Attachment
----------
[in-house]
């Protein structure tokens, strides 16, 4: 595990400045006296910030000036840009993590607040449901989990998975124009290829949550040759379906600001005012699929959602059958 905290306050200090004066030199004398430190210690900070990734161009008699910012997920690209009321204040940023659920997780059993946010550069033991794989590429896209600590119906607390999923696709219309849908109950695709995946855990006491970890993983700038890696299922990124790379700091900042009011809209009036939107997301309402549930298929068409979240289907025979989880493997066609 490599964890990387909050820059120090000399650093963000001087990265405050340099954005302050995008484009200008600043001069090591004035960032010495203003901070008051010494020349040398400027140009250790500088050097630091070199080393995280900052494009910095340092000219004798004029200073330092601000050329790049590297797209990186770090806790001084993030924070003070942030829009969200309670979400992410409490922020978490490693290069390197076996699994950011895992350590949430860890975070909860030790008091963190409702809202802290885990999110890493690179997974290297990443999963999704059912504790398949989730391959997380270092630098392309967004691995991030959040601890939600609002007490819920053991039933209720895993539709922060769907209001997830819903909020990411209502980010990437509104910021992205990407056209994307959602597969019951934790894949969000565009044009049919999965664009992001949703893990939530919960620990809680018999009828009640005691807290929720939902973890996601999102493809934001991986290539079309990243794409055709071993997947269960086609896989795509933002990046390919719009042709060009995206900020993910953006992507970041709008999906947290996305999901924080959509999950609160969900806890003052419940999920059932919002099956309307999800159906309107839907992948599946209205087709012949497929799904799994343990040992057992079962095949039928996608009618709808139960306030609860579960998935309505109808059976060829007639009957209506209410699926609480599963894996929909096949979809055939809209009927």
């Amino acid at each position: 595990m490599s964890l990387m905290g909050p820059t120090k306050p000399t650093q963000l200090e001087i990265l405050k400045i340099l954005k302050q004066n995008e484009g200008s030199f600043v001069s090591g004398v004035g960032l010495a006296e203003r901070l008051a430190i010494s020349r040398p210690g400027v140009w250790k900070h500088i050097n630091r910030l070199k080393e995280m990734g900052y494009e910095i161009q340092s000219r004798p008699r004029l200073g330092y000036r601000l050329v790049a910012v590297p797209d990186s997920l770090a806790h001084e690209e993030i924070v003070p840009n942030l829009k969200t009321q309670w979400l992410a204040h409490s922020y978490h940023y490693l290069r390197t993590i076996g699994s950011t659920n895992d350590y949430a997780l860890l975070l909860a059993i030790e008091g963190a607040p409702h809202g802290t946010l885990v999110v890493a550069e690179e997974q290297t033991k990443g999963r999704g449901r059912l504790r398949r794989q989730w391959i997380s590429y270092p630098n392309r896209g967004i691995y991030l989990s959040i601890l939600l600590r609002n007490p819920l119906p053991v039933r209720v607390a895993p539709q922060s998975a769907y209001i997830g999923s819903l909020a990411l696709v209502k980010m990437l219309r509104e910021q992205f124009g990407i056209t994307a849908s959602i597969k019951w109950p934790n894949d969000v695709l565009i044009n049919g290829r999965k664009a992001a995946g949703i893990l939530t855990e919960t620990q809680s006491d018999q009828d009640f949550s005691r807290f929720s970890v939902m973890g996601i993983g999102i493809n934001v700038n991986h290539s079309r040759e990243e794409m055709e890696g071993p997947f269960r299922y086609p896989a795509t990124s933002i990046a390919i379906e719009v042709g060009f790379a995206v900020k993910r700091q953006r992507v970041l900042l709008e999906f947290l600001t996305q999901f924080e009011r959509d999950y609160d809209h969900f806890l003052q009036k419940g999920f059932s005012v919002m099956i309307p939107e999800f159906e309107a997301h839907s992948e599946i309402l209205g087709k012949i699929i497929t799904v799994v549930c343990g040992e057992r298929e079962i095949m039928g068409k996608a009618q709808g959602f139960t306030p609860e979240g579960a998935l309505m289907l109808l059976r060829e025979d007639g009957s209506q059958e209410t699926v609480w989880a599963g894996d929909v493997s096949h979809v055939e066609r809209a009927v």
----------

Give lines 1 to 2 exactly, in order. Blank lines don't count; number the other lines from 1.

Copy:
[in-house]
């Protein structure tokens, strides 16, 4: 595990400045006296910030000036840009993590607040449901989990998975124009290829949550040759379906600001005012699929959602059958 905290306050200090004066030199004398430190210690900070990734161009008699910012997920690209009321204040940023659920997780059993946010550069033991794989590429896209600590119906607390999923696709219309849908109950695709995946855990006491970890993983700038890696299922990124790379700091900042009011809209009036939107997301309402549930298929068409979240289907025979989880493997066609 490599964890990387909050820059120090000399650093963000001087990265405050340099954005302050995008484009200008600043001069090591004035960032010495203003901070008051010494020349040398400027140009250790500088050097630091070199080393995280900052494009910095340092000219004798004029200073330092601000050329790049590297797209990186770090806790001084993030924070003070942030829009969200309670979400992410409490922020978490490693290069390197076996699994950011895992350590949430860890975070909860030790008091963190409702809202802290885990999110890493690179997974290297990443999963999704059912504790398949989730391959997380270092630098392309967004691995991030959040601890939600609002007490819920053991039933209720895993539709922060769907209001997830819903909020990411209502980010990437509104910021992205990407056209994307959602597969019951934790894949969000565009044009049919999965664009992001949703893990939530919960620990809680018999009828009640005691807290929720939902973890996601999102493809934001991986290539079309990243794409055709071993997947269960086609896989795509933002990046390919719009042709060009995206900020993910953006992507970041709008999906947290996305999901924080959509999950609160969900806890003052419940999920059932919002099956309307999800159906309107839907992948599946209205087709012949497929799904799994343990040992057992079962095949039928996608009618709808139960306030609860579960998935309505109808059976060829007639009957209506209410699926609480599963894996929909096949979809055939809209009927």